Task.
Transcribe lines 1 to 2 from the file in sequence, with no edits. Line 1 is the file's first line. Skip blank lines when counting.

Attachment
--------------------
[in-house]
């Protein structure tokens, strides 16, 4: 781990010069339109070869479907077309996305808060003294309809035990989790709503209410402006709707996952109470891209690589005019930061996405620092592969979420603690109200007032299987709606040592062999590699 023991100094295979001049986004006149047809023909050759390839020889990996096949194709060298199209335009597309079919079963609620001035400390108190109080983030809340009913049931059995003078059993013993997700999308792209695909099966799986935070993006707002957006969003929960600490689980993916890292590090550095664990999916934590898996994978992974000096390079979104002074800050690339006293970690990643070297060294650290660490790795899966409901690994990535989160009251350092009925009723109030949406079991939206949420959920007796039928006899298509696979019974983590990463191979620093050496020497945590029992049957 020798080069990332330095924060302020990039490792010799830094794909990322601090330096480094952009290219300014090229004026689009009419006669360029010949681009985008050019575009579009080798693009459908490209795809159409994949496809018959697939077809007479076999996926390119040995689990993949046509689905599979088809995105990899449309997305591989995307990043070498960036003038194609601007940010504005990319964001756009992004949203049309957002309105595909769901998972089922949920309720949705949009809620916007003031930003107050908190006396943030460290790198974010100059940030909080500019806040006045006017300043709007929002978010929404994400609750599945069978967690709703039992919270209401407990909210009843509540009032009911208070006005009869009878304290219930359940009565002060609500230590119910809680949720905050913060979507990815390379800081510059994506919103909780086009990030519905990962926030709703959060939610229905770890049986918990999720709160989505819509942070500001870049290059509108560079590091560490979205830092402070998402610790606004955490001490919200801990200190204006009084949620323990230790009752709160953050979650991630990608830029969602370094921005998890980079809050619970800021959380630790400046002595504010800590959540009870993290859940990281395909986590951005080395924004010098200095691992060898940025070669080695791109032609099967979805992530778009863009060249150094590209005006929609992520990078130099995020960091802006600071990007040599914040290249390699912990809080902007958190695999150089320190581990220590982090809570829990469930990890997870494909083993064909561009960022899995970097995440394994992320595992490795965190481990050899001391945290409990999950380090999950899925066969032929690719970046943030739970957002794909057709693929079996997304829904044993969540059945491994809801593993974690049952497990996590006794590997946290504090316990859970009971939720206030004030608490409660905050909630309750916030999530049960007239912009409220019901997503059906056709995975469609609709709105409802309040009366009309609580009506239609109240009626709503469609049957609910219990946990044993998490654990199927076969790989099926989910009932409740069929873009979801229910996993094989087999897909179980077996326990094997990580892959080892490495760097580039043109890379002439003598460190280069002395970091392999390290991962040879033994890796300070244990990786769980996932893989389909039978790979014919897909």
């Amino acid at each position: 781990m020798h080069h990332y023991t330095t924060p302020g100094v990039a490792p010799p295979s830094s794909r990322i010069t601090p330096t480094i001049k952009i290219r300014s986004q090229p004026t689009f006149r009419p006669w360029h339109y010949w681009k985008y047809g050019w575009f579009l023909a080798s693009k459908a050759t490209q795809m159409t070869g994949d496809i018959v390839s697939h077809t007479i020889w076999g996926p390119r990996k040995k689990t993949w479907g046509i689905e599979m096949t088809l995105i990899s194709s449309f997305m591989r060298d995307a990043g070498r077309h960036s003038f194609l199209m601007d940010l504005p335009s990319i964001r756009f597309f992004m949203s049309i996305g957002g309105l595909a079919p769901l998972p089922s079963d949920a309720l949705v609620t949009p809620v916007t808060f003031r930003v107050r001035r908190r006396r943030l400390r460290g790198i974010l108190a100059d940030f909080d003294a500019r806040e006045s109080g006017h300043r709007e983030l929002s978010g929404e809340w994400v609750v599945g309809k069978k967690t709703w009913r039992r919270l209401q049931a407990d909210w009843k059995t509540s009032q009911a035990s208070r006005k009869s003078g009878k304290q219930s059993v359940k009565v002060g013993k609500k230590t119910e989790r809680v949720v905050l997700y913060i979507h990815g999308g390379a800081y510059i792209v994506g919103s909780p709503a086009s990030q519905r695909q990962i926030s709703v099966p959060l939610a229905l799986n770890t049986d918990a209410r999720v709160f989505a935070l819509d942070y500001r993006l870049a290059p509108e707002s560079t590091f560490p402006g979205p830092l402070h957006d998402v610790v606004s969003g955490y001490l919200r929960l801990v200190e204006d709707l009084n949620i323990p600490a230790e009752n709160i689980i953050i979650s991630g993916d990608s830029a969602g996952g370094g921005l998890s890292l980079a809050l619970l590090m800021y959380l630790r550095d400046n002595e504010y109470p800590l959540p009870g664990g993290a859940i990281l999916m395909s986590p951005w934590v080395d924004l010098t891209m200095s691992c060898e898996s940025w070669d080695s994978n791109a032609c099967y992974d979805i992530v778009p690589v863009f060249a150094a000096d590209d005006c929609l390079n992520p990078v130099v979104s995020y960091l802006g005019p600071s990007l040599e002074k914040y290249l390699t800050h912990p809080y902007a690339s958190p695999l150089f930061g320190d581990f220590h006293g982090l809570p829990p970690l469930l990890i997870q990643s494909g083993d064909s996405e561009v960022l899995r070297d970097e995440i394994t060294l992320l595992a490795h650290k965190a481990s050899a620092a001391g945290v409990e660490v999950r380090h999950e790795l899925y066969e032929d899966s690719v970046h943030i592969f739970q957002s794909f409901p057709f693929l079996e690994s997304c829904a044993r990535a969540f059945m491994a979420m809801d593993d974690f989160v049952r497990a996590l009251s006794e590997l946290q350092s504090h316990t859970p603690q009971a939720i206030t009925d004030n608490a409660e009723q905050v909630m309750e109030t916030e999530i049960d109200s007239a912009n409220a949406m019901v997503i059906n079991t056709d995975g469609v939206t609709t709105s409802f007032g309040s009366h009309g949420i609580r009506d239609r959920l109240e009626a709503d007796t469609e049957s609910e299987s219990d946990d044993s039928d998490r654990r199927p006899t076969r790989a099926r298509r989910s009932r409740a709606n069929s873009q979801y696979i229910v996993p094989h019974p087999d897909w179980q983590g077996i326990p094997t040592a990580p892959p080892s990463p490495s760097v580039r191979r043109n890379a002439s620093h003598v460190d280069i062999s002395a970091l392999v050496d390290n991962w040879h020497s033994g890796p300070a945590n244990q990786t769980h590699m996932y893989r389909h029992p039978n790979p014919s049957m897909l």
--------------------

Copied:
[in-house]
């Protein structure tokens, strides 16, 4: 781990010069339109070869479907077309996305808060003294309809035990989790709503209410402006709707996952109470891209690589005019930061996405620092592969979420603690109200007032299987709606040592062999590699 023991100094295979001049986004006149047809023909050759390839020889990996096949194709060298199209335009597309079919079963609620001035400390108190109080983030809340009913049931059995003078059993013993997700999308792209695909099966799986935070993006707002957006969003929960600490689980993916890292590090550095664990999916934590898996994978992974000096390079979104002074800050690339006293970690990643070297060294650290660490790795899966409901690994990535989160009251350092009925009723109030949406079991939206949420959920007796039928006899298509696979019974983590990463191979620093050496020497945590029992049957 020798080069990332330095924060302020990039490792010799830094794909990322601090330096480094952009290219300014090229004026689009009419006669360029010949681009985008050019575009579009080798693009459908490209795809159409994949496809018959697939077809007479076999996926390119040995689990993949046509689905599979088809995105990899449309997305591989995307990043070498960036003038194609601007940010504005990319964001756009992004949203049309957002309105595909769901998972089922949920309720949705949009809620916007003031930003107050908190006396943030460290790198974010100059940030909080500019806040006045006017300043709007929002978010929404994400609750599945069978967690709703039992919270209401407990909210009843509540009032009911208070006005009869009878304290219930359940009565002060609500230590119910809680949720905050913060979507990815390379800081510059994506919103909780086009990030519905990962926030709703959060939610229905770890049986918990999720709160989505819509942070500001870049290059509108560079590091560490979205830092402070998402610790606004955490001490919200801990200190204006009084949620323990230790009752709160953050979650991630990608830029969602370094921005998890980079809050619970800021959380630790400046002595504010800590959540009870993290859940990281395909986590951005080395924004010098200095691992060898940025070669080695791109032609099967979805992530778009863009060249150094590209005006929609992520990078130099995020960091802006600071990007040599914040290249390699912990809080902007958190695999150089320190581990220590982090809570829990469930990890997870494909083993064909561009960022899995970097995440394994992320595992490795965190481990050899001391945290409990999950380090999950899925066969032929690719970046943030739970957002794909057709693929079996997304829904044993969540059945491994809801593993974690049952497990996590006794590997946290504090316990859970009971939720206030004030608490409660905050909630309750916030999530049960007239912009409220019901997503059906056709995975469609609709709105409802309040009366009309609580009506239609109240009626709503469609049957609910219990946990044993998490654990199927076969790989099926989910009932409740069929873009979801229910996993094989087999897909179980077996326990094997990580892959080892490495760097580039043109890379002439003598460190280069002395970091392999390290991962040879033994890796300070244990990786769980996932893989389909039978790979014919897909």